I bought a D5000 with the 18-55 VR lens from Amazon last Friday (Black Friday). I paid about $200 less than a friend who bought the same camera a few months ago. AND... It is NOT part of the recall! My biggest initial concern was getting caught up in the recall. I am very happy to say that Amazon seems to be beyond those serial numbers - at least with the kit (camera and 18-55 VR lens).
I'm upgrading from a D50 I bought 4 or more years ago. There are a number of reasons why I chose THIS camera. First, I like Nikon over other brands because they are easier to use/better menus for those of us who aren't experts. I also think that Nikon makes the best lenses. Even their cheapest kit lenses have great optics and take great pictures. Not all manufacturers can say that.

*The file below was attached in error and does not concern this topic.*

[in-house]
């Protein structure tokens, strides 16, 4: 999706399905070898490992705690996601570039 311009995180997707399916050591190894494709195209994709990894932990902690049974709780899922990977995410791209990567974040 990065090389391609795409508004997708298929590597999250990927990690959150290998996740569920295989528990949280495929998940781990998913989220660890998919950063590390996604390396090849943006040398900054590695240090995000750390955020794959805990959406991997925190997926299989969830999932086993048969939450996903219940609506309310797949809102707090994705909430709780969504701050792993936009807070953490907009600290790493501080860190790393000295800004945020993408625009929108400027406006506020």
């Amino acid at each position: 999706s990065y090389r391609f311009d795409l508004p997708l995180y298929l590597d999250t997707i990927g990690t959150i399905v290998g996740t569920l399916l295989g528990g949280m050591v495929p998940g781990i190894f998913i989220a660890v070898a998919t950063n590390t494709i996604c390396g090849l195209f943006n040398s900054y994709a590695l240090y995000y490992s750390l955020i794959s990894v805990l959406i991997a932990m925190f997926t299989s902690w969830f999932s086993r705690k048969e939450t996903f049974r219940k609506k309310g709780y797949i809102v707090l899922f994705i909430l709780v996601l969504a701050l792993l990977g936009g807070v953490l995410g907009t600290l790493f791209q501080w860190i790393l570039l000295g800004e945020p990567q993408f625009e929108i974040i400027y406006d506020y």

The second thing I want to address is this camera's lack of an internal motor to auto focus a lens. In other words, you need Nikon's AF-S lenses with this camera. (Note: almost all of Nikon's lenses work with this camera and auto focus.) I would only think it is a concern for someone who has really old lenses, a non-Nikon lens like Sigma or Tamron without an auto focus motor built-in, or possibly some specialty lens that won't auto focus on its own. For me, I have purchased 4 different lenses over the last 4-5 years. They all work just fine. While it is something to be aware of, I think most people who are looking at this camera will be fine too. The lack of an internal motor means the D5000 is slightly smaller and lighter than the next step up - cheaper too. This makes the D5000 easier to hang around your neck and carry around all day. This camera is not targeted at a pro, though it is very capable of taking pro pictures. Pros are more likely to opt for the D90 or above.